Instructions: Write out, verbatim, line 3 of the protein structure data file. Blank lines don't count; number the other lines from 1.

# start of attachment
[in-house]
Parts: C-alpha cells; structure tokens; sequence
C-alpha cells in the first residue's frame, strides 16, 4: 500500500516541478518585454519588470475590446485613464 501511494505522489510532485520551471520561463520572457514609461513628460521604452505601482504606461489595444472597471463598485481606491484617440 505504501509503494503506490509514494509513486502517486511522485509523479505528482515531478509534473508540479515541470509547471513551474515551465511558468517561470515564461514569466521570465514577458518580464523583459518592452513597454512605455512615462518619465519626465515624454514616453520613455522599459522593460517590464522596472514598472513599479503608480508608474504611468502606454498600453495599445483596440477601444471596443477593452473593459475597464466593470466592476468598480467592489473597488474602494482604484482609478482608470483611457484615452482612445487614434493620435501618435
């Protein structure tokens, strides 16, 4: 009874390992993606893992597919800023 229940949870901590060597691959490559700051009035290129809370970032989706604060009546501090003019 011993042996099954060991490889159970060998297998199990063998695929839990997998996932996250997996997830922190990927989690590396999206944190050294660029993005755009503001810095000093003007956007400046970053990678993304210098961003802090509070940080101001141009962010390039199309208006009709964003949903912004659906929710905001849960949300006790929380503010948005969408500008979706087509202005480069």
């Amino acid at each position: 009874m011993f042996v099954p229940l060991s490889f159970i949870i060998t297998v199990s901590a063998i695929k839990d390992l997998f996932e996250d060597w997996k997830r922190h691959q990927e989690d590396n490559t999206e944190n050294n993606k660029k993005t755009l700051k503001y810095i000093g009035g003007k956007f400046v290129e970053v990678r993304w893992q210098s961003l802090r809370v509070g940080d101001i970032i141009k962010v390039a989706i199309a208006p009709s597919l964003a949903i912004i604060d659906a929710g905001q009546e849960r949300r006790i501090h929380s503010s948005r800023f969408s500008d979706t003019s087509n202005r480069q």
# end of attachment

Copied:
C-alpha cells in the first residue's frame, strides 16, 4: 500500500516541478518585454519588470475590446485613464 501511494505522489510532485520551471520561463520572457514609461513628460521604452505601482504606461489595444472597471463598485481606491484617440 505504501509503494503506490509514494509513486502517486511522485509523479505528482515531478509534473508540479515541470509547471513551474515551465511558468517561470515564461514569466521570465514577458518580464523583459518592452513597454512605455512615462518619465519626465515624454514616453520613455522599459522593460517590464522596472514598472513599479503608480508608474504611468502606454498600453495599445483596440477601444471596443477593452473593459475597464466593470466592476468598480467592489473597488474602494482604484482609478482608470483611457484615452482612445487614434493620435501618435